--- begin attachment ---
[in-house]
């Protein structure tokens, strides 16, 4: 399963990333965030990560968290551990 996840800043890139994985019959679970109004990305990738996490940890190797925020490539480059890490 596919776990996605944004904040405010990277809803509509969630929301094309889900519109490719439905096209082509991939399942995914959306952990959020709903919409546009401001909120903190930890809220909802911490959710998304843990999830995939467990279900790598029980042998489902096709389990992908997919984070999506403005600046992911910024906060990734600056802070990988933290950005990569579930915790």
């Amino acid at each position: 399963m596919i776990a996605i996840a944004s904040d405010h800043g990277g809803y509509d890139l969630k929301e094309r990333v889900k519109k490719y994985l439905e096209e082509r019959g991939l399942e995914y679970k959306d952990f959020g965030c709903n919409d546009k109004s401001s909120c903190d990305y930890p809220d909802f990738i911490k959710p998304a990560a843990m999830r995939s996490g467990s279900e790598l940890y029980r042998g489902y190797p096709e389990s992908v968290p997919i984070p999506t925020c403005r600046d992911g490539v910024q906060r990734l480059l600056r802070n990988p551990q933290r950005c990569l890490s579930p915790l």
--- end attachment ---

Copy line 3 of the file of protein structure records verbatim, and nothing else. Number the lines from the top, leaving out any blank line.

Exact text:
């Amino acid at each position: 399963m596919i776990a996605i996840a944004s904040d405010h800043g990277g809803y509509d890139l969630k929301e094309r990333v889900k519109k490719y994985l439905e096209e082509r019959g991939l399942e995914y679970k959306d952990f959020g965030c709903n919409d546009k109004s401001s909120c903190d990305y930890p809220d909802f990738i911490k959710p998304a990560a843990m999830r995939s996490g467990s279900e790598l940890y029980r042998g489902y190797p096709e389990s992908v968290p997919i984070p999506t925020c403005r600046d992911g490539v910024q906060r990734l480059l600056r802070n990988p551990q933290r950005c990569l890490s579930p915790l």